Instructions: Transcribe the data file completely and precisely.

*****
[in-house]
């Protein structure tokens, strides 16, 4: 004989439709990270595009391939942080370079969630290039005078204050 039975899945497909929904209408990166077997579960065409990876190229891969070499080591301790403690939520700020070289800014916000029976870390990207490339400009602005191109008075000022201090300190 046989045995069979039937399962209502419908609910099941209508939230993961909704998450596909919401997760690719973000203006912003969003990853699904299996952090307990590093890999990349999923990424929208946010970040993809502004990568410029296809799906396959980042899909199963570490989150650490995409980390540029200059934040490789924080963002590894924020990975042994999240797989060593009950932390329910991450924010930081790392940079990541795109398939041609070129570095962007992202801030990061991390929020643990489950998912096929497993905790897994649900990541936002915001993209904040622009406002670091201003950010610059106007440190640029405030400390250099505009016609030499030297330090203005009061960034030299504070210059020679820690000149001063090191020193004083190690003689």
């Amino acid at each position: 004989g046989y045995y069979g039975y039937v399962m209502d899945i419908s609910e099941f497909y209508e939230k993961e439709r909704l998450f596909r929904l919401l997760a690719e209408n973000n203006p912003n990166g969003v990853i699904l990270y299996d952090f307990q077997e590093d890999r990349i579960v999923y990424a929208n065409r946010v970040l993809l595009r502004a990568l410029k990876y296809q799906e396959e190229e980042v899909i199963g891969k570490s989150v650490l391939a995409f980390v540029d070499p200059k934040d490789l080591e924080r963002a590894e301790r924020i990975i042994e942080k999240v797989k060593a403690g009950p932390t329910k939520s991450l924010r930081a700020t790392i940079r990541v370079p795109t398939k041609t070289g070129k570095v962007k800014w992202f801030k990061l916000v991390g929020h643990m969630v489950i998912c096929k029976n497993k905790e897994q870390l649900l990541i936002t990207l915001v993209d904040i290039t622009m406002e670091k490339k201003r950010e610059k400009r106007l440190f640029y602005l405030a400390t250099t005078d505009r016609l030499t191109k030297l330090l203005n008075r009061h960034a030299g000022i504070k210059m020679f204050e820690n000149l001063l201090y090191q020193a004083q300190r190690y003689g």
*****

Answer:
[in-house]
């Protein structure tokens, strides 16, 4: 004989439709990270595009391939942080370079969630290039005078204050 039975899945497909929904209408990166077997579960065409990876190229891969070499080591301790403690939520700020070289800014916000029976870390990207490339400009602005191109008075000022201090300190 046989045995069979039937399962209502419908609910099941209508939230993961909704998450596909919401997760690719973000203006912003969003990853699904299996952090307990590093890999990349999923990424929208946010970040993809502004990568410029296809799906396959980042899909199963570490989150650490995409980390540029200059934040490789924080963002590894924020990975042994999240797989060593009950932390329910991450924010930081790392940079990541795109398939041609070129570095962007992202801030990061991390929020643990489950998912096929497993905790897994649900990541936002915001993209904040622009406002670091201003950010610059106007440190640029405030400390250099505009016609030499030297330090203005009061960034030299504070210059020679820690000149001063090191020193004083190690003689």
């Amino acid at each position: 004989g046989y045995y069979g039975y039937v399962m209502d899945i419908s609910e099941f497909y209508e939230k993961e439709r909704l998450f596909r929904l919401l997760a690719e209408n973000n203006p912003n990166g969003v990853i699904l990270y299996d952090f307990q077997e590093d890999r990349i579960v999923y990424a929208n065409r946010v970040l993809l595009r502004a990568l410029k990876y296809q799906e396959e190229e980042v899909i199963g891969k570490s989150v650490l391939a995409f980390v540029d070499p200059k934040d490789l080591e924080r963002a590894e301790r924020i990975i042994e942080k999240v797989k060593a403690g009950p932390t329910k939520s991450l924010r930081a700020t790392i940079r990541v370079p795109t398939k041609t070289g070129k570095v962007k800014w992202f801030k990061l916000v991390g929020h643990m969630v489950i998912c096929k029976n497993k905790e897994q870390l649900l990541i936002t990207l915001v993209d904040i290039t622009m406002e670091k490339k201003r950010e610059k400009r106007l440190f640029y602005l405030a400390t250099t005078d505009r016609l030499t191109k030297l330090l203005n008075r009061h960034a030299g000022i504070k210059m020679f204050e820690n000149l001063l201090y090191q020193a004083q300190r190690y003689g």